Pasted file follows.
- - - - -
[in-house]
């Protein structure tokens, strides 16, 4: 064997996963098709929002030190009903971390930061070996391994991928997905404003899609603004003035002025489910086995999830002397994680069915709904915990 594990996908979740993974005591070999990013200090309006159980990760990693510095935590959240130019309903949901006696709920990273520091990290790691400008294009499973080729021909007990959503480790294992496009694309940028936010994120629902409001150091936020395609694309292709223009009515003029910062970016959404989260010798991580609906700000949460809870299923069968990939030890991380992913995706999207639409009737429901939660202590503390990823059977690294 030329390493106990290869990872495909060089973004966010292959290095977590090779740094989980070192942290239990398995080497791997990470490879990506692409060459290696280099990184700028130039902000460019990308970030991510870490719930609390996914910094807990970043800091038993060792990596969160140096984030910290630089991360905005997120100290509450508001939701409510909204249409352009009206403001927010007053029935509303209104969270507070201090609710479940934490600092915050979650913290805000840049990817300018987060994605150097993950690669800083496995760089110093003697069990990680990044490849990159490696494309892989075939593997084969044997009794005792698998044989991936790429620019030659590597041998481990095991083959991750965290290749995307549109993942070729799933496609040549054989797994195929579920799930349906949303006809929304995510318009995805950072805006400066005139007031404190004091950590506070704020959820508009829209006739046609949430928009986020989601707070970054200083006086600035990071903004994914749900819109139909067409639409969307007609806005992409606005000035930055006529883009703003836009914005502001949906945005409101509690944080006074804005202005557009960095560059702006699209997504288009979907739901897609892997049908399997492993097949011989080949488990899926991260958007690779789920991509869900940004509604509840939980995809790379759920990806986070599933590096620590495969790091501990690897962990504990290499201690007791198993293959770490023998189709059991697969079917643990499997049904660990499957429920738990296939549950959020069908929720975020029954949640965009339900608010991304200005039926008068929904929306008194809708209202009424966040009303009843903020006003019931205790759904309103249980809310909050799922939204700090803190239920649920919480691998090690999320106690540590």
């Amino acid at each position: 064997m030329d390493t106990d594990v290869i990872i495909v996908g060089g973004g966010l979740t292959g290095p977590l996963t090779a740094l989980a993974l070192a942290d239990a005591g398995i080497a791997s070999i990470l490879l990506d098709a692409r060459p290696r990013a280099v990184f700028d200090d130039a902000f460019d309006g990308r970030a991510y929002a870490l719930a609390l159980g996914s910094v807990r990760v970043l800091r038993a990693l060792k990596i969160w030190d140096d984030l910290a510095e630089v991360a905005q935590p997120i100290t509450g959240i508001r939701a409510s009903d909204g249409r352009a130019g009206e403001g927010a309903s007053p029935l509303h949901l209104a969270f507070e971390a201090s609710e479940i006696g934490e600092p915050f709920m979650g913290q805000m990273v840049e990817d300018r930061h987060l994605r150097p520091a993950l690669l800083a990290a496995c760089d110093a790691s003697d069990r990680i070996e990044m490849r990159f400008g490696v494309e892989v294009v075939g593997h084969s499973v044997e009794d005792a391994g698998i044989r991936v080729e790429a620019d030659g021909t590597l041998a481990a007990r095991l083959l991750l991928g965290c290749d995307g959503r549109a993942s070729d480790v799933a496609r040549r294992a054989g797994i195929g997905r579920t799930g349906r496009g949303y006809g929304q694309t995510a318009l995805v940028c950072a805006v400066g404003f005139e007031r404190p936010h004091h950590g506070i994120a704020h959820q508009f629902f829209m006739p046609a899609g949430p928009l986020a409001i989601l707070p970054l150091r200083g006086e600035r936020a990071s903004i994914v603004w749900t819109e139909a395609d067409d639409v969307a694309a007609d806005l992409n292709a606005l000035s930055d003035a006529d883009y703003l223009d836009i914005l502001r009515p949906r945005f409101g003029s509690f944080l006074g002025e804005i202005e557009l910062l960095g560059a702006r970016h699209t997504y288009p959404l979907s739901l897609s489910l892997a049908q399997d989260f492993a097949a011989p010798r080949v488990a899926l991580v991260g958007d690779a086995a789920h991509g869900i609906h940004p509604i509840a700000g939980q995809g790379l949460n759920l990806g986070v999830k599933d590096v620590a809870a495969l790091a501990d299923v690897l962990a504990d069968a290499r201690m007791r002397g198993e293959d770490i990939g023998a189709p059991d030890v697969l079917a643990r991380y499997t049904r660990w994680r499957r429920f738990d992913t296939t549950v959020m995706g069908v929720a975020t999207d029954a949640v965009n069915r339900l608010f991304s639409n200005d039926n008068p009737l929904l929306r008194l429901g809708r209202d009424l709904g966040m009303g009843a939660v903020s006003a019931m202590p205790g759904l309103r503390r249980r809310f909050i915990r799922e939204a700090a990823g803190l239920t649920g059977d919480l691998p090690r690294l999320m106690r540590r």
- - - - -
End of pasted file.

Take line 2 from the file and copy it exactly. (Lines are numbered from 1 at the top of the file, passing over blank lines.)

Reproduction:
């Protein structure tokens, strides 16, 4: 064997996963098709929002030190009903971390930061070996391994991928997905404003899609603004003035002025489910086995999830002397994680069915709904915990 594990996908979740993974005591070999990013200090309006159980990760990693510095935590959240130019309903949901006696709920990273520091990290790691400008294009499973080729021909007990959503480790294992496009694309940028936010994120629902409001150091936020395609694309292709223009009515003029910062970016959404989260010798991580609906700000949460809870299923069968990939030890991380992913995706999207639409009737429901939660202590503390990823059977690294 030329390493106990290869990872495909060089973004966010292959290095977590090779740094989980070192942290239990398995080497791997990470490879990506692409060459290696280099990184700028130039902000460019990308970030991510870490719930609390996914910094807990970043800091038993060792990596969160140096984030910290630089991360905005997120100290509450508001939701409510909204249409352009009206403001927010007053029935509303209104969270507070201090609710479940934490600092915050979650913290805000840049990817300018987060994605150097993950690669800083496995760089110093003697069990990680990044490849990159490696494309892989075939593997084969044997009794005792698998044989991936790429620019030659590597041998481990095991083959991750965290290749995307549109993942070729799933496609040549054989797994195929579920799930349906949303006809929304995510318009995805950072805006400066005139007031404190004091950590506070704020959820508009829209006739046609949430928009986020989601707070970054200083006086600035990071903004994914749900819109139909067409639409969307007609806005992409606005000035930055006529883009703003836009914005502001949906945005409101509690944080006074804005202005557009960095560059702006699209997504288009979907739901897609892997049908399997492993097949011989080949488990899926991260958007690779789920991509869900940004509604509840939980995809790379759920990806986070599933590096620590495969790091501990690897962990504990290499201690007791198993293959770490023998189709059991697969079917643990499997049904660990499957429920738990296939549950959020069908929720975020029954949640965009339900608010991304200005039926008068929904929306008194809708209202009424966040009303009843903020006003019931205790759904309103249980809310909050799922939204700090803190239920649920919480691998090690999320106690540590």